Re:$100 million or $100 million of Oracle software (3, Informative)

will_die (586523) | more than 8 years ago | (#14164601)

It has to be money and has to goto charity orginizations, not all non-profit are charity. In addition the board of directors of Oracle has to approve the charity and it will be given in Oracle's name not ellson.

Re:$100 million or $100 million of Oracle software (4, Funny)

glwtta (532858) | more than 8 years ago | (#14164952)

$100 million of Oracle software

That's what, licenses for a cluster of 2 machines with 4 CPUs each?

I'm not sure (2, Insightful)

Anonymous Coward | more than 8 years ago | (#14164527)

but I think he won more than 100 million $ doing this insider trade. Small guys which steal 2 TVS get prison, he stole over 100 million and gets nothing.

Here's the idea Mr. Ellison (1, Insightful)

KrisCowboy (776288) | more than 8 years ago | (#14164559)

Donate that $100 million to the Ubuntu folks.

Re:Here's the idea Mr. Ellison (1)

slashflood (697891) | more than 8 years ago | (#14164820)

Donate it to Gentoo or a specific project like PostgreSQL. Ubuntu is backed by Mark Shuttleworth.

test (-1, Offtopic)

Anonymous Coward | more than 8 years ago | (#14164565)

test

Re:test (-1, Offtopic)

Anonymous Coward | more than 8 years ago | (#14164579)

you fail it

And the lawyers get richer (3, Insightful)

Ogemaniac (841129) | more than 8 years ago | (#14164578)

No one on earth benefits from this lawsuit except the sharks. In the long run, Ellison would have donated the money to someone anyway. He can't and won't spend it all, and will just decrease his future donations by the same amount he was forced to donate.

The stockholders do not benefit, the charities do not benefit, Ellison does not benefit...

What a waste. The problem is that law schools are deliberately over-supplying the market with lawyers (we have several times as many as other nations, per capita). This results in not enough legitimate suits to go around. Stupid suits are the obvious result.

Perhaps we should sue the law schools for creating a "nuisance"...

Re:And the lawyers get richer (1, Insightful)

Anonymous Coward | more than 8 years ago | (#14164604)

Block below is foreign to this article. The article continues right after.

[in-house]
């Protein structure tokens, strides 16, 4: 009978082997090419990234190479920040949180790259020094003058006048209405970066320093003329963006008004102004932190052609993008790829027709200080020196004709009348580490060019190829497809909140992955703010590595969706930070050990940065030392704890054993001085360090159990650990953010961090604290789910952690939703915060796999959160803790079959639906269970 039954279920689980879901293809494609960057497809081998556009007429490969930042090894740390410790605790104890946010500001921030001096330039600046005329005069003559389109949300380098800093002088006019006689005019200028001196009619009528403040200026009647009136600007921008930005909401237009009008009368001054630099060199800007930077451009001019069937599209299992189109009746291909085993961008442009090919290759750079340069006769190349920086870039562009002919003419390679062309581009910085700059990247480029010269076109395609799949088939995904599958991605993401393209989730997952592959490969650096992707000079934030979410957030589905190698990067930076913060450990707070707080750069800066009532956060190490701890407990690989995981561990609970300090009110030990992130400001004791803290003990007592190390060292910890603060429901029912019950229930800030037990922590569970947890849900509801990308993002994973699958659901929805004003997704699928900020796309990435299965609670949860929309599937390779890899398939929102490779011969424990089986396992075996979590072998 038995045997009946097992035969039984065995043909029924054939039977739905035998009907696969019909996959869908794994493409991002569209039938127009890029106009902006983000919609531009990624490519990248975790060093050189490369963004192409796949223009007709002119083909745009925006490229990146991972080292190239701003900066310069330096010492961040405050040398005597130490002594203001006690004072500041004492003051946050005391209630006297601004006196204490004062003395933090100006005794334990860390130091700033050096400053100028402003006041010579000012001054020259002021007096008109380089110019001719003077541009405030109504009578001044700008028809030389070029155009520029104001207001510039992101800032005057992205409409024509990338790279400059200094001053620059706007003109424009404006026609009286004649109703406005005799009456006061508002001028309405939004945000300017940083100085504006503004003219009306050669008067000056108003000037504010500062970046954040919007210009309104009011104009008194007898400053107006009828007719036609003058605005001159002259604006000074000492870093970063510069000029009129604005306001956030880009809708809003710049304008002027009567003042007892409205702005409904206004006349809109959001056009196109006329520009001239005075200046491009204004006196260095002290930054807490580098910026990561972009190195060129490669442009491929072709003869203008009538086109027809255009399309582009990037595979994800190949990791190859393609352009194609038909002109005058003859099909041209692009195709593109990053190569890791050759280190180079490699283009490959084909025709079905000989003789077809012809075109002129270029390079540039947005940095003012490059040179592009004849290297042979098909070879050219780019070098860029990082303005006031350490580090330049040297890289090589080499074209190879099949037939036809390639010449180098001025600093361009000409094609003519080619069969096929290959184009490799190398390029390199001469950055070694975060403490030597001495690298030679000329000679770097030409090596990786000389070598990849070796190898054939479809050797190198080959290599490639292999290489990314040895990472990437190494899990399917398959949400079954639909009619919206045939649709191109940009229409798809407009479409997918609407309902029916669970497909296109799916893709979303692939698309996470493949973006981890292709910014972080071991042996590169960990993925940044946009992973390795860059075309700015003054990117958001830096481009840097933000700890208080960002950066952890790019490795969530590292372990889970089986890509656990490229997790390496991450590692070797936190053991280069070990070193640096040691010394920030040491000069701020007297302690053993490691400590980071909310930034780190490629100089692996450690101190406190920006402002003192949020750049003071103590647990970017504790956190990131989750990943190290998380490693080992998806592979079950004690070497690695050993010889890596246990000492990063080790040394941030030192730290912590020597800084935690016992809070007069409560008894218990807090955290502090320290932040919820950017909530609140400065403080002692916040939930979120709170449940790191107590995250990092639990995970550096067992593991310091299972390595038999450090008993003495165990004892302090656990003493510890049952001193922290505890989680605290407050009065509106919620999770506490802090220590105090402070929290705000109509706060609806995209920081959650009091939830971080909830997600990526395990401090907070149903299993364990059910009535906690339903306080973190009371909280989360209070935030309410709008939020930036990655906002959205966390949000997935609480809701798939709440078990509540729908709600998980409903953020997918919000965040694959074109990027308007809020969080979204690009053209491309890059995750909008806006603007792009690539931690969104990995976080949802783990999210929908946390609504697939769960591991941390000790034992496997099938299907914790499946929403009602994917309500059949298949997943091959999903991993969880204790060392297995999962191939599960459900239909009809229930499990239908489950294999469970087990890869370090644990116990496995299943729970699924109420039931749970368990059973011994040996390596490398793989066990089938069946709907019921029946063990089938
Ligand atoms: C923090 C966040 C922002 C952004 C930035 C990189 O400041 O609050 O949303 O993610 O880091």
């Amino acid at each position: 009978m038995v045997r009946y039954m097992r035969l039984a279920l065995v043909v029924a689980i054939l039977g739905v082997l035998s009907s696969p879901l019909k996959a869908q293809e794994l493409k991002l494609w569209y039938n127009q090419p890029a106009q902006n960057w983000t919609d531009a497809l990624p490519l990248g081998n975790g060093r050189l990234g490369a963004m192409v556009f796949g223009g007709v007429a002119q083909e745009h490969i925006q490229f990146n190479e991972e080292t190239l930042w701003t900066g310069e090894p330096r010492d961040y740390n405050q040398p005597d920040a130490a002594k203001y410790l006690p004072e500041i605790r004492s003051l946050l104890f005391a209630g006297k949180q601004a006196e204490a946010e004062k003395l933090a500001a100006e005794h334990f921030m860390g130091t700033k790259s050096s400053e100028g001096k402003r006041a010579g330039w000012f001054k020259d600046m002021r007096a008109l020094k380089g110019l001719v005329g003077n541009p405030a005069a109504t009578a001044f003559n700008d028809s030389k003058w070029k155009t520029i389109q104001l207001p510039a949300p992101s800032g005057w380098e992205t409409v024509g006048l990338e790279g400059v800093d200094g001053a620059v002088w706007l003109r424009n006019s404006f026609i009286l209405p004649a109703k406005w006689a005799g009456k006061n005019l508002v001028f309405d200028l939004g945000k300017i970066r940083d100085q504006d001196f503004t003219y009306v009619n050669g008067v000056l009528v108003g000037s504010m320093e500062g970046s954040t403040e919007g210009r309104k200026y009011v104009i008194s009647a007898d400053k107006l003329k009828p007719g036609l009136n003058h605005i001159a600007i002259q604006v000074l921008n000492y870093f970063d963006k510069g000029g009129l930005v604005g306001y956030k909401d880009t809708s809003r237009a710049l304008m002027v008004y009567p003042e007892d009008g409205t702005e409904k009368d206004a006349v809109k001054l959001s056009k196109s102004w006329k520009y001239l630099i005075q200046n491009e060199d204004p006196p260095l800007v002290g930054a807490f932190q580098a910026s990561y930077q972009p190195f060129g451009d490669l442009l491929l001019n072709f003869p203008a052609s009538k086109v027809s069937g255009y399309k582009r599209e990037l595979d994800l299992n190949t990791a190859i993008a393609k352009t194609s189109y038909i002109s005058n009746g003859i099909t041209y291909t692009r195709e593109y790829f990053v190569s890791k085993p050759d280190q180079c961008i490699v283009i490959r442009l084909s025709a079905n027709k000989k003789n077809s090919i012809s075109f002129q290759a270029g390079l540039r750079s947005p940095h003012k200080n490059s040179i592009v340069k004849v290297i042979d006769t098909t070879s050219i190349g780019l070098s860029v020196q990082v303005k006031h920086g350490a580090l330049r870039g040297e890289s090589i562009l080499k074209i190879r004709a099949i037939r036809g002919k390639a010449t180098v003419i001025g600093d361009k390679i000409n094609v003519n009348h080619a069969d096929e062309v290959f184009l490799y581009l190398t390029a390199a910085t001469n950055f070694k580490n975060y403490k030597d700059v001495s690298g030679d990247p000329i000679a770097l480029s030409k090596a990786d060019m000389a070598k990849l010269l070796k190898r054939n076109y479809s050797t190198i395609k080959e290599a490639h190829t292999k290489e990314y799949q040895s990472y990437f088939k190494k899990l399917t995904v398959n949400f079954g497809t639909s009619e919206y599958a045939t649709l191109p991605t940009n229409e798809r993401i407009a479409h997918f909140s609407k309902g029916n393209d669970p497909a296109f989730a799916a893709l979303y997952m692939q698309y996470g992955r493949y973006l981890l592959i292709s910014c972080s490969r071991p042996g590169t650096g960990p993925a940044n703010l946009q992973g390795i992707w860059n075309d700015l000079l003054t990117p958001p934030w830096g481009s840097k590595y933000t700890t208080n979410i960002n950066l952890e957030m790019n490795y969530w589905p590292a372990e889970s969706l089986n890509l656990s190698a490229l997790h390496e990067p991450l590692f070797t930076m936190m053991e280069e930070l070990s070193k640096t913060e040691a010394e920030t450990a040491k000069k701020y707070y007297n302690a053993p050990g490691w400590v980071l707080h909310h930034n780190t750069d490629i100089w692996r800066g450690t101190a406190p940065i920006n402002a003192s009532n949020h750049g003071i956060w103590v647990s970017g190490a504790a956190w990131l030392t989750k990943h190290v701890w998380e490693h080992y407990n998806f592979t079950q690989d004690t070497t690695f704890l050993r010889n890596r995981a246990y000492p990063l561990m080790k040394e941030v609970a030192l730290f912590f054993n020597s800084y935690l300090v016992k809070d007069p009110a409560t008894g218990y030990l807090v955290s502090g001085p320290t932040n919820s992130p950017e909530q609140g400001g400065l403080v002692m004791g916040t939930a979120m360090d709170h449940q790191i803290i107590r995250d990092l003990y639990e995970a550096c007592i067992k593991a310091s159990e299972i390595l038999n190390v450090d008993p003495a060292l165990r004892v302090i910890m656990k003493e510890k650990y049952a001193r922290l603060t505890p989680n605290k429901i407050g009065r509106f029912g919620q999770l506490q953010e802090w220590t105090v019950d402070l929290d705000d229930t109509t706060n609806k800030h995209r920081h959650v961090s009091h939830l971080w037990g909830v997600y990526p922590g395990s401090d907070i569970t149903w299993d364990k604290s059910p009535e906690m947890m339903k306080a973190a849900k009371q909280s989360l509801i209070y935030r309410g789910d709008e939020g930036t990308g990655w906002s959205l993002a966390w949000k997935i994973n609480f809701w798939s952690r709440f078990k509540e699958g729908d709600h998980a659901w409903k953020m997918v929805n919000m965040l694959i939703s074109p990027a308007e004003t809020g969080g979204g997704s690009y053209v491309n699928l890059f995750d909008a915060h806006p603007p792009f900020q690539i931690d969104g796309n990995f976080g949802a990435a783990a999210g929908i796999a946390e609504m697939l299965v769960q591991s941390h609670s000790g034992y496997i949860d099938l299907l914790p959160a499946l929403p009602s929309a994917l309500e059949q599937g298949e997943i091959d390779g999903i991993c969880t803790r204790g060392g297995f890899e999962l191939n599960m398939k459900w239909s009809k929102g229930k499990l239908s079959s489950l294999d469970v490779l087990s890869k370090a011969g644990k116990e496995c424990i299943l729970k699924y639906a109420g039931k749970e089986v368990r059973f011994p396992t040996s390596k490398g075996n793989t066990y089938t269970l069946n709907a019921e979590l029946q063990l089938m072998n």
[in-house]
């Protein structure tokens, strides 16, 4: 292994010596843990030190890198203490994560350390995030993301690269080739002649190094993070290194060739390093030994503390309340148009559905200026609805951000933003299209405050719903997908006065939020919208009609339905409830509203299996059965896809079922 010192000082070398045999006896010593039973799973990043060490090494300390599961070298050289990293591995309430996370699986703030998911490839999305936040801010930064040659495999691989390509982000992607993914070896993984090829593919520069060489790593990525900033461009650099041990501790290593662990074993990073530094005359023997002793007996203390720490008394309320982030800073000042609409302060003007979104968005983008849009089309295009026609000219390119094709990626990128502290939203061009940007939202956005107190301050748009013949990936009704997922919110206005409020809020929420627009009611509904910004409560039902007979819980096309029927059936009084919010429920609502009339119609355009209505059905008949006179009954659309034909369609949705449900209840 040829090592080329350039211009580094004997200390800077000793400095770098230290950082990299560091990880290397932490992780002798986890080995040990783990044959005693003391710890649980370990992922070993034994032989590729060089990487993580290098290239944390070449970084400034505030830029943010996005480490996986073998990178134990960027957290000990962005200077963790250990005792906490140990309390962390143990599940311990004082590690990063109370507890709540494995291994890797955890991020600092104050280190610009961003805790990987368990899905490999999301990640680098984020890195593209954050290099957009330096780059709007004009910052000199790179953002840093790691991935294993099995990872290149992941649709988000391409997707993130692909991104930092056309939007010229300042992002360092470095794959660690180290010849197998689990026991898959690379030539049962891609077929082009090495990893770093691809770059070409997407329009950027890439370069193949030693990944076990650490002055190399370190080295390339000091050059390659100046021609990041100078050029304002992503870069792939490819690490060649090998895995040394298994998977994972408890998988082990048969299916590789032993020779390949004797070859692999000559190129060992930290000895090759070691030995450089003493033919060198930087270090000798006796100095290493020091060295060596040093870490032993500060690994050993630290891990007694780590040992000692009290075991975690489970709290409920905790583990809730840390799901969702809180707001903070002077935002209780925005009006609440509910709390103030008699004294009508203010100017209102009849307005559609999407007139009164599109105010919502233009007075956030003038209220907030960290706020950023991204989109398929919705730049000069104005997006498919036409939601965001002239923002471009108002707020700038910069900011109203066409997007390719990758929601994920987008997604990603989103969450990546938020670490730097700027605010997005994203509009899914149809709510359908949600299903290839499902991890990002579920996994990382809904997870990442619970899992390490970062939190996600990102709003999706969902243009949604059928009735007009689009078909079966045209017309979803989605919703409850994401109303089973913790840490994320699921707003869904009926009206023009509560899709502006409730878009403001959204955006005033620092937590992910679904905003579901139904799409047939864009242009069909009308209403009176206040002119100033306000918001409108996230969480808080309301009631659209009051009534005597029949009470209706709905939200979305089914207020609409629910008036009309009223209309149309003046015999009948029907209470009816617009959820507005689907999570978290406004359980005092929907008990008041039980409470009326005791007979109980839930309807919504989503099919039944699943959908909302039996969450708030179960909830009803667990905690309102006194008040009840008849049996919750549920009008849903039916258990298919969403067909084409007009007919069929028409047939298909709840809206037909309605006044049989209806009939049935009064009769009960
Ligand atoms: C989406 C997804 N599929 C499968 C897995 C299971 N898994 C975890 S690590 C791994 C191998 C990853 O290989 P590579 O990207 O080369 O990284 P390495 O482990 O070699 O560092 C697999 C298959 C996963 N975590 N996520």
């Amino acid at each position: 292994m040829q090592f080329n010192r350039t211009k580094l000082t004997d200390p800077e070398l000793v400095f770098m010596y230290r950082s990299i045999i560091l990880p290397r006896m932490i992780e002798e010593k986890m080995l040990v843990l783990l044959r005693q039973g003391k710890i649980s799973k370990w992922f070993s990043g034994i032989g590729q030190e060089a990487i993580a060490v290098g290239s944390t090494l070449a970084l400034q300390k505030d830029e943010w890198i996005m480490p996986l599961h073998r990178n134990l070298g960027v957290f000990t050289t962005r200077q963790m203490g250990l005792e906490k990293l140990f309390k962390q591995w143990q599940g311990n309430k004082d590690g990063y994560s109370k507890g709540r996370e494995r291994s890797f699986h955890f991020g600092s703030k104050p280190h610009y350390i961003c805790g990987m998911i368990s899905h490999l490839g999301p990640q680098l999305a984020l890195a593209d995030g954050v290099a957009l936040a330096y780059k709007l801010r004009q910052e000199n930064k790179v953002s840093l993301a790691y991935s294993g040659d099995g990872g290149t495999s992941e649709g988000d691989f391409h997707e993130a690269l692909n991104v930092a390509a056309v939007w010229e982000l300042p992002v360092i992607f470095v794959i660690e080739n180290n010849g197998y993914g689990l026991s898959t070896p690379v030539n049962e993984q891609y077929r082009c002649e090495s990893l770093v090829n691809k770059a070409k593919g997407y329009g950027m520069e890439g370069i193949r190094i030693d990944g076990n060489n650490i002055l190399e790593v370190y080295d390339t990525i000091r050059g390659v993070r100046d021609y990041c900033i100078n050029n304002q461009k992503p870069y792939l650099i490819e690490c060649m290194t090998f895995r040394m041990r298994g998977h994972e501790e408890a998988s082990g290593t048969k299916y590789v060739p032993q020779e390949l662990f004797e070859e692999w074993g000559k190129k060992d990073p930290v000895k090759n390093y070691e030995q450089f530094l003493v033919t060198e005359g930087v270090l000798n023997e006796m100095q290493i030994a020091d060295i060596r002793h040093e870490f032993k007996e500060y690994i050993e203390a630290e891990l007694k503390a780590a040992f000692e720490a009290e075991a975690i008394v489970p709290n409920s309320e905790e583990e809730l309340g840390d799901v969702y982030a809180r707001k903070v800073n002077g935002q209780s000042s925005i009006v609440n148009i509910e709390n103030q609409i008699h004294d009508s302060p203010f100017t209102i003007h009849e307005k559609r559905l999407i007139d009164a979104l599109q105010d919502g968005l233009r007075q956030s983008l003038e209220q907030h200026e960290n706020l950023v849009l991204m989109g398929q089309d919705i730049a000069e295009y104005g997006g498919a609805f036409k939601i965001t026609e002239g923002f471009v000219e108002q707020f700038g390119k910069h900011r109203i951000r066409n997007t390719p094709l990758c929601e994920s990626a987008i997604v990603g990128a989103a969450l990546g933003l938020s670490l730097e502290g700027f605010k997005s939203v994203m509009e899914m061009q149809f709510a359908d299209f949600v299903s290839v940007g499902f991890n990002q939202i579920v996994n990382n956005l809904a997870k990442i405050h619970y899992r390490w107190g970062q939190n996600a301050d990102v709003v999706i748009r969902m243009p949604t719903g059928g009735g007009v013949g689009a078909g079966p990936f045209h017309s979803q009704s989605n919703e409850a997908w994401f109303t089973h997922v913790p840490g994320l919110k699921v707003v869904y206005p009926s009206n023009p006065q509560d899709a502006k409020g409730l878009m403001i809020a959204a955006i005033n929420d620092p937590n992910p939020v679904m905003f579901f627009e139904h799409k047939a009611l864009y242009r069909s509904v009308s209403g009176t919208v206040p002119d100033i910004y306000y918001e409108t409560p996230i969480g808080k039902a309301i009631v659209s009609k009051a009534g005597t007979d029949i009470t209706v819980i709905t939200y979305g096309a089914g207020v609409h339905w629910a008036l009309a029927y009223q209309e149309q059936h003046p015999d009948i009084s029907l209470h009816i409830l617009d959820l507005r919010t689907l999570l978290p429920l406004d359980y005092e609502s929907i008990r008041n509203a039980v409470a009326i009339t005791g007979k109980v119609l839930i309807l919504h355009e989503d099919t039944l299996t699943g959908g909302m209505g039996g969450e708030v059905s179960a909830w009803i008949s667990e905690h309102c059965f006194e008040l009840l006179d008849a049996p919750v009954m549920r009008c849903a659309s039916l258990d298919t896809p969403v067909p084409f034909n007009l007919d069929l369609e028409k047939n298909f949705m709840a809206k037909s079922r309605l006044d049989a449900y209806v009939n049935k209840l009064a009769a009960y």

Yes, we should just let rich people do whatever they'd like. They have so much money and couldn't spend it all if they tried to, so who cares what they do? They're not commoners after all. /sarcasm

Protip: Don't blame lawyers when the wealthy break the law.

At least the lawyers are happy... (4, Informative)

mangu (126918) | more than 8 years ago | (#14164609)

From TFA, at first the judge didn't approve the settlement because the Oracle company would have to pay $24 million in legal fees. It was only when Ellison agreed to pay an extra $22 million to the lawyers that the settlement was approved.


From the article: "This provision makes an excellent settlement even better," Joseph Tabacco, the attorney who brought the case, said in a statement. Wow, who would have guessed it, a lawyer is happy to get $22 million!?

Simple solution (2, Insightful)

ThinWhiteDuke (464916) | more than 8 years ago | (#14164662)

Court wants Ellison to pay 100m to other Oracle shareholders.

Problem : Ellison owns 25% of Oracle.

Solution : Order him to pay 133m to Oracle.

This whole charity thing does not make sense.

Why not just force him to pay $133M? (0)

Anonymous Coward | more than 8 years ago | (#14164671)

If he owns 25% of the company then why not just make him pay the company $133M? He gets 25% back and the rest of the shareholders keep the rest - his total net payout being $100M. I suppose the would be lawyers were out writing sick notes and drafting up other excuses for why they couldn't attend their 7th grade algebra class.

Oh well, hopefully his choice of charity is something useful like the EFF.

Legal Fees (1)

Saffaya (702234) | more than 8 years ago | (#14164698)

Am I the only one to note that the legal fees in this affair amount to $22 million ? o.O Twenty-two million dollars ??? Ugh .. We should all turn to becoming lawyers ..

Geez.... (1)

Capt James McCarthy (860294) | more than 8 years ago | (#14164712)

I'd like to have this problem.

just make him pay more (1)

theheff (894014) | more than 8 years ago | (#14164723)

If he owns a quarter of the stock, why not make him pay that much more back... it's it's $100 million originally, have him donate $133.33 million, $33.33 of which would go to himself and then other 3 quarters would go to where it actually belongs...

here's a little high school math problem for you (4, Insightful)

penguin-collective (932038) | more than 8 years ago | (#14164744)

L.E. owns 25% of a company; this means that 25% of every payment to the company will therefore, in effect, go to L.E. The other 75% of the company's owners are supposed to receive $100m a penalty for wrongdoing by L.E. How much money must L.E. pay to the company so that the other 75% of the owners receive their $100m?

Apparently, the court found this little problem too hard to solve.

Re:here's a little high school math problem for yo (4, Funny)

dwandy (907337) | more than 8 years ago | (#14164826)

Math is hard.

A tip for L.E. (2, Funny)

Veneratio (935302) | more than 8 years ago | (#14164779)

As a student in the school of life (and a great follower of the BOFH) I follow the religion called "Order of the Shiny Aura" which requires you to give up all your worldly possessions to achieve the Shiny Aura of happiness! All my wages are directly sent to the church each month.